URLs du Jour


  • <voice imitation="professor_farnsworth">Good news, everyone!</voice>

    Well, another streaming service subscription to add to the pile… More information here: 'Futurama' Revived By Hulu

  • Or they can just tell you what they think you want to hear. Kevin D. Williamson wasn't expecting honesty, and he didn't get it: Democrats Can Have Cheap Gas or They Can Have Radical Climate Policy

    Senators Mark Kelly (D., Ariz.) and Maggie Hassan (D., N.H.) are proposing to suspend the federal gasoline tax for the rest of 2022. This profile in cowardice comes from two Democrats whose party is facing a possible midterm wipeout thanks to high inflation that has been made worse by its spendthrift policies.

    This tax cut is, of course, precisely the wrong idea — particularly from the Democratic point of view.

    Treating inflation with a tax cut is like treating high blood pressure with meth. The problem we have comes from too much money sloshing around the economy chasing too few goods and services as supply chains struggle to reassemble themselves. The conventional Keynesian view, to which Democrats ordinarily swear allegiance, is that you should raise taxes when you have an inflation problem, taking money out of consumers’ pockets, and thereby putting some deflationary pressure on economic activity.

    It's an NRPlus article, so unless you're in that blessed state of subscription (and you should be) you probably won't want to Read The Whole Thing. I'll toss in another KDW dig at Maggie:

    “To combat climate change,” Senator Hassan insists, “we must build a cleaner energy future.” Fair enough. But then there’s the silent addendum: “as long as nobody in my state has to pay a nickel for it.”

  • Reply hazy, try again. Nobody at Reason expects to get the whole truth from politicians, so Jacob Sullum's headline is unsurprising: Partisan Politics Cloud the Capitol Riot’s Significance.

    You may have heard that the Republican National Committee (RNC) described last year's Capitol riot as "legitimate political discourse." Although that is what The New York Times and other news outlets reported last week, it is not actually true.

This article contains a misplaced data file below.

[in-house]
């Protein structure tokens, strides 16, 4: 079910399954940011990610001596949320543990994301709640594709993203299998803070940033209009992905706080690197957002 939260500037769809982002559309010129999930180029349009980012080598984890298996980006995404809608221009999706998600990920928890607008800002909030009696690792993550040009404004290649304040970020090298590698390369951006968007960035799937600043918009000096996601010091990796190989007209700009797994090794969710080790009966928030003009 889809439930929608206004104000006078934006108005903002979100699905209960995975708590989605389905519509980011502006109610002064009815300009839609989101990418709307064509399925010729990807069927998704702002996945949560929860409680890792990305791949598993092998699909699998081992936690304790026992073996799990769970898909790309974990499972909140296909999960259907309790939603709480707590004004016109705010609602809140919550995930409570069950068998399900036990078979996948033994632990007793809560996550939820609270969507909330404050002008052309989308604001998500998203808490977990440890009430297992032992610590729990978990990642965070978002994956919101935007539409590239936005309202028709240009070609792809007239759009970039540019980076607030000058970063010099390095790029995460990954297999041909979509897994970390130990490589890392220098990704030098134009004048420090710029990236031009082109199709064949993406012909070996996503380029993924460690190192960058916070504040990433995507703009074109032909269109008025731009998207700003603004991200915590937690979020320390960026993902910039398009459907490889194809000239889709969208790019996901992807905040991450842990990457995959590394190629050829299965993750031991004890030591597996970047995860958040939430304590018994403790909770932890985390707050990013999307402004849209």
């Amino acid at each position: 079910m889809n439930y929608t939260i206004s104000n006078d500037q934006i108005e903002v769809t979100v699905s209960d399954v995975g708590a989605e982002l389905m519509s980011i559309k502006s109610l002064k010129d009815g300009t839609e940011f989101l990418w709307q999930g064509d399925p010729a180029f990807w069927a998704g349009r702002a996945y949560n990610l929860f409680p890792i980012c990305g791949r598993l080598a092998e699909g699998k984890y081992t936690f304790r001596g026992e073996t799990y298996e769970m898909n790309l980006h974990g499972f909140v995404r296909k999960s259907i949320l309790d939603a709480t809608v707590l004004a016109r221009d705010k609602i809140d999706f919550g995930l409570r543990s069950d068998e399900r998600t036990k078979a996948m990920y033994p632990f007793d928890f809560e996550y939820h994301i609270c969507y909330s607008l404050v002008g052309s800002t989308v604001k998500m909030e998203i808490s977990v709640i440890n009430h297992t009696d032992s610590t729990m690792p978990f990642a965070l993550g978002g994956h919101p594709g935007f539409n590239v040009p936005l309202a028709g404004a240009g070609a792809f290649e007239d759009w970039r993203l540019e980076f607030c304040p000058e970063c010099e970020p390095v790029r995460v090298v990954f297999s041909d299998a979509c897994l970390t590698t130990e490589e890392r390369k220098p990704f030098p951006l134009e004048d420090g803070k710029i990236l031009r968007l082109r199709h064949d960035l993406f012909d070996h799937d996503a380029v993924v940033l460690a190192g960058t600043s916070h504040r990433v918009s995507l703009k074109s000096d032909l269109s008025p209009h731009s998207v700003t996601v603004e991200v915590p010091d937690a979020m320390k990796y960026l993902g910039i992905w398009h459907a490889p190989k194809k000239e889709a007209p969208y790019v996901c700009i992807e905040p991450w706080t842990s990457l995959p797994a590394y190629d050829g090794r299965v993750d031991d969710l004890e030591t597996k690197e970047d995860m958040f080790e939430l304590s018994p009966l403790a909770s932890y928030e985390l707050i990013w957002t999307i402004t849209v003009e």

It is true, however, that the RNC, which used that phrase when it censured Reps. Liz Cheney (R‒Wyo.) and Adam Kinzinger (R‒Ill.) for participating in the House committee investigating the events of January 6, 2021, did not explain what it meant until after its misbegotten resolution generated a predictable storm of criticism. The episode illustrates why neither Republicans nor Democrats can be trusted to give an honest account of what happened that day or what it signified.

    RNC Chairwoman Ronna McDaniel pointed out (somewhat correctly) that the January 6 committee has actually started investigating "circumstances"; those circumstances include engaging in perfectly legal activity protected under the Constitution.

  • Just say "nope" to Snopes. David Harsanyi has a bone to pick with a ‘Fact-Checker’ on Crack.

    The Biden administration is funding the distribution of “safe smoking kits” — colloquially known as “crack pipes” — to help reduce substance abuse. Perhaps this is a helpful program, though maybe not. I couldn’t say. What I do know is that increasingly people are having a difficult time distinguishing between “things that are untrue” and “things conservatives say that annoy me.”

    Example: “Did Biden Admin ‘Fund Crack Pipes’ To ‘Advance Racial Equity’?” asks a fact-checker at Snopes. The verdict? “Mostly False.”

    Except, as David points out, it's literally true.

    Or was. Snopes has since changed its rating to "Outdated", based on the Biden Administration's backtracking.

    At Snopes, "Outdated", apparently means "You know the thing we said they weren't doing? Well, they've stopped doing it"

    Also see: Ann Althouse for additional comments.

  • First, good news about "Futurama". And now this! Scott Lincicome thinks This ‘Libertarian Moment’ Could Be More Lasting.

    A common jibe in the pandemic’s early days was that it had eradicated all the libertarians. This “no libertarians in a pandemic” dunk was misguided even back then (see my March 2020 rebuttal for why), but it did have a bit of a point: 2020 saw not only multiple spurts of unprecedented, emergency state action, but also a significant increase in Americans looking to the government for help. At the same time, there were signs of supposed “market failures”—empty store shelves, overcrowded hospitals, etc.—everywhere. Given that expansions of government power often remain long after their impetus has disappeared—a classic “ratchet effect”—it wasn’t so hard to believe that the COVID-19 crisis would usher in a new American era of big, activist government.

    But a funny thing happened on our way to democratic socialism: America pushed back. Across the country, in all sorts of ways, Americans reacted to the state’s activism, overreach, incoherence, and incompetence and… kinda, sorta, embraced libertarianism. Some writers are now starting to notice. “It’s too soon to call this a libertarian moment,” says the Wall Street Journal’s Gerard Baker, using the frequently invoked term for the sudden onset of fiscally conservative, socially liberal policies that just as suddenly retreats after invocation. “But we seem at least to have reached a point where doubts about the wisdom of growing state control are salient.” Conservative columnist Sam Goldman sees something similar: a “new libertarian moment” that’s arrived in the form of “opposition to restrictions on personal conduct, suspicion of expert authority, and free speech for controversial opinions have become dominant themes in center-right argument and activism.”

    Dispatch non-subscribers will be able to read a lot of Scott's analysis, but not all.